Source: Flickr/Scarlet Sappho

San Francisco’s downfall and economic implosion could be traced to several things. Some experts describe the city as the epicenter of the country’s Fentanyl epidemic. There are tents and camps situated near to where kids are playing, making for a dangerous environment to raise a child in.

Officials Hit Back

San Francisco’s officials weren’t going to take the insults lying down. To hit back against Barkley’s statements, they said that the city’s crime rate as of 2024 was lower than at any time in the previous decade.

Source: Flickr/Gage Skidmore

To add to these statistics, officials stated that there was a 7% decrease in crime compared to 2022 and a 13% decrease when compared to 2019, pre-COVID. SFGate, however, mentioned that vehicle theft has gone up year after year since 2022.

Admitting There’s More Work to Do

San Francisco may be improving slowly but surely, but it won’t change overnight. In a release last month, San Francisco Mayor London Breed said that the government’s work around public safety is showing some degree of success.

Source: Wikimedia Commons

Part of the city’s efforts to make the region safer include increasing the police presence in “hotspot” areas and improving the delivery of police services by expanding the roster of officers through a hiring drive.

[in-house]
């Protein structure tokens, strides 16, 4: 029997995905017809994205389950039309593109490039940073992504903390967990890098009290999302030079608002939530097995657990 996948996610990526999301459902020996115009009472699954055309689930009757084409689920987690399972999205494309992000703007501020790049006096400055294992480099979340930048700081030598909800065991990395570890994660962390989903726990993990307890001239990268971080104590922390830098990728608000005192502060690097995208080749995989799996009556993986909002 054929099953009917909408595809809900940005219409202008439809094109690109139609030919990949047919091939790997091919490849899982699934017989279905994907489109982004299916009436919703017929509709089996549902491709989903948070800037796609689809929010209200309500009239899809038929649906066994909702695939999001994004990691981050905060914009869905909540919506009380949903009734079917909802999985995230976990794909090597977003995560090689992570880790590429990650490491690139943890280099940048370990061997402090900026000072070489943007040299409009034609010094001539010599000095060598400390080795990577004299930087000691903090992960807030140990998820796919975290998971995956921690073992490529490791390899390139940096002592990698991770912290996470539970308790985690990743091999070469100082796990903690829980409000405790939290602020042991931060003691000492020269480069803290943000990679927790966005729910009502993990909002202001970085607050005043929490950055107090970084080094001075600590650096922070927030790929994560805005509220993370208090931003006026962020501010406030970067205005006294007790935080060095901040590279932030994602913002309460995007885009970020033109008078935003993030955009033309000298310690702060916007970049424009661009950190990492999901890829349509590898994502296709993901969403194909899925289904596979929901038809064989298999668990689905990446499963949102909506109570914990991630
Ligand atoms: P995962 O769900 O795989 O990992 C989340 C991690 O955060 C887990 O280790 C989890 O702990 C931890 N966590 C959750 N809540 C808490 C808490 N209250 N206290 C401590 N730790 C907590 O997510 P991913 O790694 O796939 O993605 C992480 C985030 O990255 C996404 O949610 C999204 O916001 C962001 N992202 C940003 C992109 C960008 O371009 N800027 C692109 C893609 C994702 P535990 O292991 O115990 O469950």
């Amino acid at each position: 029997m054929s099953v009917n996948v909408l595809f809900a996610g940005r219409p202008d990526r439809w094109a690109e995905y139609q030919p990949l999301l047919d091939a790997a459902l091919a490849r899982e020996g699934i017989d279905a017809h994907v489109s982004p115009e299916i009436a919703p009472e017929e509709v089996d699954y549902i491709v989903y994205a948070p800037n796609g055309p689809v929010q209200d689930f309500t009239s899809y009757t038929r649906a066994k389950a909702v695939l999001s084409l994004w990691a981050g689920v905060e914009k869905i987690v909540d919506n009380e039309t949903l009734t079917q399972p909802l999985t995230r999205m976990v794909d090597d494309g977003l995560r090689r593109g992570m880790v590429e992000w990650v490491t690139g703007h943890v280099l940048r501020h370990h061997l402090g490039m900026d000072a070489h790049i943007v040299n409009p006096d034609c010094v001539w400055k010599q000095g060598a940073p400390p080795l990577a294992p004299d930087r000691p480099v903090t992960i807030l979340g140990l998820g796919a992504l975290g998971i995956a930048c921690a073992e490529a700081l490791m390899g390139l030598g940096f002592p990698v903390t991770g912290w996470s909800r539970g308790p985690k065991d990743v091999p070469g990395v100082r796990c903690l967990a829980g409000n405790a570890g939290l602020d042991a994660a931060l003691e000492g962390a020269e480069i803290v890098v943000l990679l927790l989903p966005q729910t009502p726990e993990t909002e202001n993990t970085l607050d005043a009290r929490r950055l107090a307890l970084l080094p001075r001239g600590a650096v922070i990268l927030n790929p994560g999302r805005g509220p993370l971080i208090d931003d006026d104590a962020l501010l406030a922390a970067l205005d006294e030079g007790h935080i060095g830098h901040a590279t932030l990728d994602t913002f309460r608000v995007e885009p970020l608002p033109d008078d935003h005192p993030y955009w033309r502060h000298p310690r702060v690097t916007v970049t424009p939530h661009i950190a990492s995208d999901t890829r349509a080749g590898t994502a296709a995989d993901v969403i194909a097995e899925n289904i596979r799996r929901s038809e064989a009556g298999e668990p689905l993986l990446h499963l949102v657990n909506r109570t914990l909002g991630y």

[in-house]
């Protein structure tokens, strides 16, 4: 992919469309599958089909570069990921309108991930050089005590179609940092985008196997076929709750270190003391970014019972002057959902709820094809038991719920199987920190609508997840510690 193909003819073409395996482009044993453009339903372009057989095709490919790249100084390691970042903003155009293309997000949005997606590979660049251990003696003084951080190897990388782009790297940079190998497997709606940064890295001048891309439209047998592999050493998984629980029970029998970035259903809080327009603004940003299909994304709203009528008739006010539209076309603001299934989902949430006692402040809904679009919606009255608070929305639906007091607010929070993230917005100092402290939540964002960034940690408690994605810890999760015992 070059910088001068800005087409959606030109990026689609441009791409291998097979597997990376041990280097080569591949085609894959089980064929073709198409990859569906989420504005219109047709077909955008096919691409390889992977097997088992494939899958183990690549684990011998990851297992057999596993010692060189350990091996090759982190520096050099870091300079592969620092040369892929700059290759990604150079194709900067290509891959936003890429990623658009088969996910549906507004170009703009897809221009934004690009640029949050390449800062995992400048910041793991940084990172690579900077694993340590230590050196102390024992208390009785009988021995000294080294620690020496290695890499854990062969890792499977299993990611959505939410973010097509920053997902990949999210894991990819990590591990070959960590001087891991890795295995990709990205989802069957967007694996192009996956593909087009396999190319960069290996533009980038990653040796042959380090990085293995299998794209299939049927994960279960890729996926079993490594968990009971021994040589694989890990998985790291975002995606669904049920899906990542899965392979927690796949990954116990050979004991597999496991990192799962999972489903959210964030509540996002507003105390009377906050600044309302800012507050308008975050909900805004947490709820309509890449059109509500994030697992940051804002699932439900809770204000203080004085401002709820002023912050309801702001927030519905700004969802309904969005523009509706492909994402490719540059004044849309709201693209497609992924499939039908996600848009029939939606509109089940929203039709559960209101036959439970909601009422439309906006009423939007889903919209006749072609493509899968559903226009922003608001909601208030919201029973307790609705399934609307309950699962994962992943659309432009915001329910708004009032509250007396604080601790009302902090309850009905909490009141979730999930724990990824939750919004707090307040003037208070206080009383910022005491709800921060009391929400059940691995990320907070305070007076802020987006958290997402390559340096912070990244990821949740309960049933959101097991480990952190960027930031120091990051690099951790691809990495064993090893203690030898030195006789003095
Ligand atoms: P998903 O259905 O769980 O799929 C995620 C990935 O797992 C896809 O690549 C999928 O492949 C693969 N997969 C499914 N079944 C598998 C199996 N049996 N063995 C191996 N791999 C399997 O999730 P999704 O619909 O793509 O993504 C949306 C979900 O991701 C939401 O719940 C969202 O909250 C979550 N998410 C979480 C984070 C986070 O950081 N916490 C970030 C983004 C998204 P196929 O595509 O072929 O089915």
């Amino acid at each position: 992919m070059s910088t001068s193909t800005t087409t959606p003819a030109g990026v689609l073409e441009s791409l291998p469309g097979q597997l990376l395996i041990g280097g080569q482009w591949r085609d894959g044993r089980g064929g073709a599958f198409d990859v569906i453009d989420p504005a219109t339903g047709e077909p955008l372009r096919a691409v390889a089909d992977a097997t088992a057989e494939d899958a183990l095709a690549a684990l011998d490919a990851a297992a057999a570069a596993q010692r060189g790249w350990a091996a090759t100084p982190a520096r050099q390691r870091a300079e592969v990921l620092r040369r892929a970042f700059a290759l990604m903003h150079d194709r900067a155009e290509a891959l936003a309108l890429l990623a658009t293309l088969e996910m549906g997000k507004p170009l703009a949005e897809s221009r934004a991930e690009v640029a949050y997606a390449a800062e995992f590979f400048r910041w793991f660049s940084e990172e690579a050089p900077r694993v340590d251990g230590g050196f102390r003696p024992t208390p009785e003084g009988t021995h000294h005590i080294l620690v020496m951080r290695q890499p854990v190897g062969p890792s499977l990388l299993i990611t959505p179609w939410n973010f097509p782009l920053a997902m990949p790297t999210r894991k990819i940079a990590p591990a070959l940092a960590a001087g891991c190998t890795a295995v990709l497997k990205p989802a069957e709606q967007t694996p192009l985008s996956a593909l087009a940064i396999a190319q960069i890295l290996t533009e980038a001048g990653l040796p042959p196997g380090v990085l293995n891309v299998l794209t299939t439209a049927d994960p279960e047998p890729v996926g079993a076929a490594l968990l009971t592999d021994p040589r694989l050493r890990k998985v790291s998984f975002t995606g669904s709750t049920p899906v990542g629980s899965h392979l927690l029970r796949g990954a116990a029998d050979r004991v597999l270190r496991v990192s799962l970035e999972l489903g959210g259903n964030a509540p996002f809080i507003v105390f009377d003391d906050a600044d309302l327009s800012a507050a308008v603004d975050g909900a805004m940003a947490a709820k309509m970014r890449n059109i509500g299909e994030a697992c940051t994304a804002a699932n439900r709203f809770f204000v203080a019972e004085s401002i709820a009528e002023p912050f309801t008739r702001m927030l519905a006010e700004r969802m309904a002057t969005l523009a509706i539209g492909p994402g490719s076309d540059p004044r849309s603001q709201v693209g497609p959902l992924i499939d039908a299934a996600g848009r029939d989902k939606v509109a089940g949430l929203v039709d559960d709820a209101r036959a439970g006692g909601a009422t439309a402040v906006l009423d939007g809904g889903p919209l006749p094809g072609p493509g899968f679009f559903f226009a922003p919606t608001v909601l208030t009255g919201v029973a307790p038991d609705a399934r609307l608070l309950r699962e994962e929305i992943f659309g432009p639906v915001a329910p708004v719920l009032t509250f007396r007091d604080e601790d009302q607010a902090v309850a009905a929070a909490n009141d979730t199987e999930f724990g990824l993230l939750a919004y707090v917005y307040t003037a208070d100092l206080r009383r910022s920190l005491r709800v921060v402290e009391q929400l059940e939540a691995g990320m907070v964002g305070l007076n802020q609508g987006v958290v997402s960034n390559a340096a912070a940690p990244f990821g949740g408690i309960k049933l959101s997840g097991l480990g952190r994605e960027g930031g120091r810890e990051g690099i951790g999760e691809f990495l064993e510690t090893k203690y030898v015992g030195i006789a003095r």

Housing Crisis Also Plays a Huge Part

While crime is a huge problem, the lack of available housing in San Francisco is doing little to help the situation. Many locals who live and work in the city can’t afford to stay there. Seeing people sleeping in their cars because they can’t afford rent is not doing the city’s image any favors.

Source: Flickr/Janne Kiviluoto

The city’s homelessness problem comes from a lack of affordable housing, which is, in part, due to a reduction in housing construction schemes. It’s another example of a governmental attempt to control rent prices spiraling out of control because of a lack of understanding of supply and demand.

Some Areas are Safer than Others

As with many cities, several areas are safer than others. Areas like Excelsior and Outer Sunset are good examples of safer neighborhoods with lower-than-average crime compared to the bulk of San Francisco. Unfortunately, these can be expensive neighborhoods to live in.